Most people don’t use Excel unless they really have to and generally it is related to work. Spreadsheets, budgets or inventory are common reasons to launch the Windows software. But for 17-year-old John Dumoulin from Northern Virginia, US, Excel was a way to track the statistics of his favorite baseball team the Los Angeles Dodgers. Now the skills from his hobby have helped him win $10,000 in prize money and become the champion of an international Excel competition.
High school IT class inspires teenager
Dumoulin learned about the competition in his high school IT class. He was taking certificate courses in various software programs and his score on the Microsoft Excel 16 certification exam was the highest in Virgina. Gaining this title gave him a qualifying ride into a national competition in Orlando, Florida.
He won the national competition along with a cheque of $3,000 USD. The title also meant he became eligible for an all expense-paid trip to the world competition in Anaheim, California. Dumoulin took the title that included $7,000 USD in prize money!
Fierce competition intimidates
The Virginia teenager admitted he was surprised at the ferocity of the competition, saying, “Some of the foreign countries, they’ve been training for hours and hours and hours on end. When you first meet the international students, everyone is friendly, but when they find out you’re competing against them in the same category, they get this fire in their eyes. They want to win.”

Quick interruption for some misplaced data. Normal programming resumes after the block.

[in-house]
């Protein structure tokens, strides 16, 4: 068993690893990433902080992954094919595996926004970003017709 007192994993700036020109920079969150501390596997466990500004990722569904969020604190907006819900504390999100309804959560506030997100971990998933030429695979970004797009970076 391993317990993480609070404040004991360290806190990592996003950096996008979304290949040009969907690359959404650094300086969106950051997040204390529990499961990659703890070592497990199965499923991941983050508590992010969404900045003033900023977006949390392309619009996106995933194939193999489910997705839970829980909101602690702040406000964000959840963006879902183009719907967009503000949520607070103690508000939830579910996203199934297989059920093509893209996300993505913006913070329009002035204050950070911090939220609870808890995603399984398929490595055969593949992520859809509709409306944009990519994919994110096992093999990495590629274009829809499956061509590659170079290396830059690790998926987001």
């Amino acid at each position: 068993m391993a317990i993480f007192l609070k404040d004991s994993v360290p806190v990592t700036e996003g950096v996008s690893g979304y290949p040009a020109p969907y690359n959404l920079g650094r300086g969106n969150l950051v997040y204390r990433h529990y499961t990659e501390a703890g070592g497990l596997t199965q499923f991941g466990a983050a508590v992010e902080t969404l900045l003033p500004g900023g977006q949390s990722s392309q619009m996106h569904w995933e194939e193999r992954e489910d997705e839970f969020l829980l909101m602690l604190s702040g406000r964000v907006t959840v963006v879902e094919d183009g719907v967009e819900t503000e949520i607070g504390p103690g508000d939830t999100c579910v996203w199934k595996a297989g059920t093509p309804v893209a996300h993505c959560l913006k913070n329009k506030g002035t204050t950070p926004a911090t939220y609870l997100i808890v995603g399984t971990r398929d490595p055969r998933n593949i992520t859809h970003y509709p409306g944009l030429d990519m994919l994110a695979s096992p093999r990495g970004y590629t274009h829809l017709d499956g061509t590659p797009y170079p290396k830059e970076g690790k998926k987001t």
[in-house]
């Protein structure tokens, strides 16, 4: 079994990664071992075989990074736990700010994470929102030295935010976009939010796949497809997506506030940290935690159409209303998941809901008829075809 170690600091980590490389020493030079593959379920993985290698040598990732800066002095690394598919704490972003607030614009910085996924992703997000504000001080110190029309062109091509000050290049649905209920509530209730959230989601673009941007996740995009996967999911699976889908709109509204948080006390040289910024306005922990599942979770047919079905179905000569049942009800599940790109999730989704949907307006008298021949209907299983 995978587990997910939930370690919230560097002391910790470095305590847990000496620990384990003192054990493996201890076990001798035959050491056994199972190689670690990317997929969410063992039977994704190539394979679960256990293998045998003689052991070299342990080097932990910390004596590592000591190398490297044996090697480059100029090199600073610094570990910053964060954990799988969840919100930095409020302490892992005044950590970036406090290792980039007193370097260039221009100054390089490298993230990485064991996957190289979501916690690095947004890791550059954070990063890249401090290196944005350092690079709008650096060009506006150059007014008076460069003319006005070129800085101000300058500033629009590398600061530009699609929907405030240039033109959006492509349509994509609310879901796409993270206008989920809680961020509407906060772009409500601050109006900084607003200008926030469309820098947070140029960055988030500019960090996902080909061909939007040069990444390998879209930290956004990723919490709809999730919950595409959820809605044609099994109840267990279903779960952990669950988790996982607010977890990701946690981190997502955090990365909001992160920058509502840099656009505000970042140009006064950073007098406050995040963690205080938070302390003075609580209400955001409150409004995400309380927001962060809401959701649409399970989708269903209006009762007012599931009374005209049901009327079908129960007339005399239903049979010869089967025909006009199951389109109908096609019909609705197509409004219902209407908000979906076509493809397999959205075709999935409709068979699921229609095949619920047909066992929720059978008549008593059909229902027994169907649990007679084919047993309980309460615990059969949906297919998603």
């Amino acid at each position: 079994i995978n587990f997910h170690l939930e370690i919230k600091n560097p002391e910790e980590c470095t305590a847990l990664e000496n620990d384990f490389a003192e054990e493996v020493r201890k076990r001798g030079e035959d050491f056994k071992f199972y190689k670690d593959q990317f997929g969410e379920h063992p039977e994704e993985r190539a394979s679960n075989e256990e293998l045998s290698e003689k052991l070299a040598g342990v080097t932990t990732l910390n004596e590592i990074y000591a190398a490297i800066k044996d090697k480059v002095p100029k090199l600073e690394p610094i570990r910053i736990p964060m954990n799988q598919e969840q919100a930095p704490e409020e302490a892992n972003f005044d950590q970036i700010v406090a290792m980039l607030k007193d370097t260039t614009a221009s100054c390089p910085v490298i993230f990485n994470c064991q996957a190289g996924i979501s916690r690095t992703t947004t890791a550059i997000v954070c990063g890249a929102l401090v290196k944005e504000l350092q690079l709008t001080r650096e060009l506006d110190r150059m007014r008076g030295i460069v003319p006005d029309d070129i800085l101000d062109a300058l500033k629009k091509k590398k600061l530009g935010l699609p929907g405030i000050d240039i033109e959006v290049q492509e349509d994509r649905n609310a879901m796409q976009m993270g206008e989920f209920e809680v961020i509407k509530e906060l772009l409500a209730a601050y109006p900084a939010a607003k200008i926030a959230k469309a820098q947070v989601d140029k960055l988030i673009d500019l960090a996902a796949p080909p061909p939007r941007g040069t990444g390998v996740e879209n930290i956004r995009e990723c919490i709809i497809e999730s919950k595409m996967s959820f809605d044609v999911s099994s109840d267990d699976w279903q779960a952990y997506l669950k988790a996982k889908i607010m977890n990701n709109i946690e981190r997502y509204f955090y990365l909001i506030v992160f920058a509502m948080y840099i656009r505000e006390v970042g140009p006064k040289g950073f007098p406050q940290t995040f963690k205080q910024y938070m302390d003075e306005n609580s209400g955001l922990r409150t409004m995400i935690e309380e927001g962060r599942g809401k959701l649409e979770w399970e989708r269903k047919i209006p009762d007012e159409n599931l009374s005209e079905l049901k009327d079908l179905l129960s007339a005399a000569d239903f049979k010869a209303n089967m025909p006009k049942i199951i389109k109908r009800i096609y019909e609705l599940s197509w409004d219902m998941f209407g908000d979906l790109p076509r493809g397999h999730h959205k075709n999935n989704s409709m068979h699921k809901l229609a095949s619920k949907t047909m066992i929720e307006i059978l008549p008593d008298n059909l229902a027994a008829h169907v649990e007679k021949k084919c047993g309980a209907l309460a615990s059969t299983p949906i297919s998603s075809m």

[Image Source: Certiport/YouTube]
The Excel segment of the competition hadn’t been won by an American for 16 years. Aaron Osmond, the general manager of Certiport, the American Fork, a Utah-based company that runs the competition, said the Excel category was usually won by students from countries who have a more math focussed education than US.
He went on to congratulate Dumoulin’s victory, saying “It’s a huge accomplishment.” Certiport contracts with Microsoft to provide certification testing and educational materials for the Microsoft software range. These materials are used to deliver training to high school and college-age students, taking IT classes as part of their curriculum. The competition is limited to competitors aged between 13-22.
Osmond suggests the certifications can be useful for students when looking for work as proof of their skill before they have real work experience. He suggested they are far more skilled at the software than most Excel users.
“Most of us in an office think that we know how to use Excel. These kids really know,” he said.
Dumoulin, who is a passionate baseball player, likes to use Excel to measure stats and look for patterns in baseball games. He once did a spreadsheet-aided school presentation on how ballparks’ field dimensions affect players’ batting averages. Combing baseball and Excel would be a dream career for the high school student who says he’d like to apply his passions in a business setting. Working for his favorite baseball team as part of the data analytics team would be a “dream career for me” he said.